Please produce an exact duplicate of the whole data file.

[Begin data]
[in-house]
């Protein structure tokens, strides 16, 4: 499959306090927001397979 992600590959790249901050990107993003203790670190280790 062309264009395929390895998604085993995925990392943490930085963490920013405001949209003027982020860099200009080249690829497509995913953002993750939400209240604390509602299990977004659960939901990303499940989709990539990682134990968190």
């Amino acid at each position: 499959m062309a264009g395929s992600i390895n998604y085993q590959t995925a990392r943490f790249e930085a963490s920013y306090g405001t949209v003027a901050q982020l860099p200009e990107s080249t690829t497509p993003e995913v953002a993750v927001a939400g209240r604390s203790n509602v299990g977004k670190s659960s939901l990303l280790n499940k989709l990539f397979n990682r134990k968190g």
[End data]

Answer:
[in-house]
């Protein structure tokens, strides 16, 4: 499959306090927001397979 992600590959790249901050990107993003203790670190280790 062309264009395929390895998604085993995925990392943490930085963490920013405001949209003027982020860099200009080249690829497509995913953002993750939400209240604390509602299990977004659960939901990303499940989709990539990682134990968190």
């Amino acid at each position: 499959m062309a264009g395929s992600i390895n998604y085993q590959t995925a990392r943490f790249e930085a963490s920013y306090g405001t949209v003027a901050q982020l860099p200009e990107s080249t690829t497509p993003e995913v953002a993750v927001a939400g209240r604390s203790n509602v299990g977004k670190s659960s939901l990303l280790n499940k989709l990539f397979n990682r134990k968190g």